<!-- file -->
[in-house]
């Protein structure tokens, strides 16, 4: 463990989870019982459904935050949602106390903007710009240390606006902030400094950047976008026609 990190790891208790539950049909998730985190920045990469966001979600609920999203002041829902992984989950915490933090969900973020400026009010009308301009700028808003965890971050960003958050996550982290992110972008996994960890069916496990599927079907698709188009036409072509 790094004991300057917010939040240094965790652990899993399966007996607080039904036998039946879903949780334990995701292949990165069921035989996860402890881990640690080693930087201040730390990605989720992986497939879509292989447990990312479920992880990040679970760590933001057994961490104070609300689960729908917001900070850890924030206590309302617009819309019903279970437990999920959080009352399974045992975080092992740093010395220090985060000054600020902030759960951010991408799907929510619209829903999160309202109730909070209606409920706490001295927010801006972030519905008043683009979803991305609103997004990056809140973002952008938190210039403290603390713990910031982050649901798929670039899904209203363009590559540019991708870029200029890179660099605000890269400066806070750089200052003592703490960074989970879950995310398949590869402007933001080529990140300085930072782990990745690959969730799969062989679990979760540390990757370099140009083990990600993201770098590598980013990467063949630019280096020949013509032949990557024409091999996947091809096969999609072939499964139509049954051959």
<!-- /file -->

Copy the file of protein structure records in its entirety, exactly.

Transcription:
[in-house]
């Protein structure tokens, strides 16, 4: 463990989870019982459904935050949602106390903007710009240390606006902030400094950047976008026609 990190790891208790539950049909998730985190920045990469966001979600609920999203002041829902992984989950915490933090969900973020400026009010009308301009700028808003965890971050960003958050996550982290992110972008996994960890069916496990599927079907698709188009036409072509 790094004991300057917010939040240094965790652990899993399966007996607080039904036998039946879903949780334990995701292949990165069921035989996860402890881990640690080693930087201040730390990605989720992986497939879509292989447990990312479920992880990040679970760590933001057994961490104070609300689960729908917001900070850890924030206590309302617009819309019903279970437990999920959080009352399974045992975080092992740093010395220090985060000054600020902030759960951010991408799907929510619209829903999160309202109730909070209606409920706490001295927010801006972030519905008043683009979803991305609103997004990056809140973002952008938190210039403290603390713990910031982050649901798929670039899904209203363009590559540019991708870029200029890179660099605000890269400066806070750089200052003592703490960074989970879950995310398949590869402007933001080529990140300085930072782990990745690959969730799969062989679990979760540390990757370099140009083990990600993201770098590598980013990467063949630019280096020949013509032949990557024409091999996947091809096969999609072939499964139509049954051959």